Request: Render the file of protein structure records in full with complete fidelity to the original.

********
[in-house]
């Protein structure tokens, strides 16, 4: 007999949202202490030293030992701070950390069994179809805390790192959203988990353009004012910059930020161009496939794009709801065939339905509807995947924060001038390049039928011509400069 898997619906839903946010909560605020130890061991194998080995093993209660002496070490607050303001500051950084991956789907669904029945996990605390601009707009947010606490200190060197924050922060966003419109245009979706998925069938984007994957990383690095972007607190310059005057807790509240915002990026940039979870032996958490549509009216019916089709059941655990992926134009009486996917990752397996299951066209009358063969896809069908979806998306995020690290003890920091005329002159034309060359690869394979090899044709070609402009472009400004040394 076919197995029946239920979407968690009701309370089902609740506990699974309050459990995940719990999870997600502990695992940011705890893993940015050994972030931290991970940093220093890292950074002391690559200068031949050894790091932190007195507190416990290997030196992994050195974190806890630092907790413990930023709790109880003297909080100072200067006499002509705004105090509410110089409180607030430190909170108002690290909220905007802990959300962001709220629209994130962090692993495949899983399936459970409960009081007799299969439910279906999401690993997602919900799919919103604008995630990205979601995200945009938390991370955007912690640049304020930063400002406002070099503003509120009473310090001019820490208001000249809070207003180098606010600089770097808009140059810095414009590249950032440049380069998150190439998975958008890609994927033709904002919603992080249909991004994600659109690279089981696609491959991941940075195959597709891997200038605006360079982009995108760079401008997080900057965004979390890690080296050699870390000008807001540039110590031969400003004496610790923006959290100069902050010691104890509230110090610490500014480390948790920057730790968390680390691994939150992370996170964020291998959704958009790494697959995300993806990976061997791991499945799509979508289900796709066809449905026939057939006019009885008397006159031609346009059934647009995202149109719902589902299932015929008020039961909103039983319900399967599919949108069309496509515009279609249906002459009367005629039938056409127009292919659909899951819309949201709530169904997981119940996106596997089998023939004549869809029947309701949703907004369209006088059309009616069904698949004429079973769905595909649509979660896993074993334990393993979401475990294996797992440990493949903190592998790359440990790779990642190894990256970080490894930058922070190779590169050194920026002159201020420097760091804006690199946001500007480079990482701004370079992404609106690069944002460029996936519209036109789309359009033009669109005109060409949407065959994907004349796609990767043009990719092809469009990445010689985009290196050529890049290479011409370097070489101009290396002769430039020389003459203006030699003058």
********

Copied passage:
[in-house]
């Protein structure tokens, strides 16, 4: 007999949202202490030293030992701070950390069994179809805390790192959203988990353009004012910059930020161009496939794009709801065939339905509807995947924060001038390049039928011509400069 898997619906839903946010909560605020130890061991194998080995093993209660002496070490607050303001500051950084991956789907669904029945996990605390601009707009947010606490200190060197924050922060966003419109245009979706998925069938984007994957990383690095972007607190310059005057807790509240915002990026940039979870032996958490549509009216019916089709059941655990992926134009009486996917990752397996299951066209009358063969896809069908979806998306995020690290003890920091005329002159034309060359690869394979090899044709070609402009472009400004040394 076919197995029946239920979407968690009701309370089902609740506990699974309050459990995940719990999870997600502990695992940011705890893993940015050994972030931290991970940093220093890292950074002391690559200068031949050894790091932190007195507190416990290997030196992994050195974190806890630092907790413990930023709790109880003297909080100072200067006499002509705004105090509410110089409180607030430190909170108002690290909220905007802990959300962001709220629209994130962090692993495949899983399936459970409960009081007799299969439910279906999401690993997602919900799919919103604008995630990205979601995200945009938390991370955007912690640049304020930063400002406002070099503003509120009473310090001019820490208001000249809070207003180098606010600089770097808009140059810095414009590249950032440049380069998150190439998975958008890609994927033709904002919603992080249909991004994600659109690279089981696609491959991941940075195959597709891997200038605006360079982009995108760079401008997080900057965004979390890690080296050699870390000008807001540039110590031969400003004496610790923006959290100069902050010691104890509230110090610490500014480390948790920057730790968390680390691994939150992370996170964020291998959704958009790494697959995300993806990976061997791991499945799509979508289900796709066809449905026939057939006019009885008397006159031609346009059934647009995202149109719902589902299932015929008020039961909103039983319900399967599919949108069309496509515009279609249906002459009367005629039938056409127009292919659909899951819309949201709530169904997981119940996106596997089998023939004549869809029947309701949703907004369209006088059309009616069904698949004429079973769905595909649509979660896993074993334990393993979401475990294996797992440990493949903190592998790359440990790779990642190894990256970080490894930058922070190779590169050194920026002159201020420097760091804006690199946001500007480079990482701004370079992404609106690069944002460029996936519209036109789309359009033009669109005109060409949407065959994907004349796609990767043009990719092809469009990445010689985009290196050529890049290479011409370097070489101009290396002769430039020389003459203006030699003058």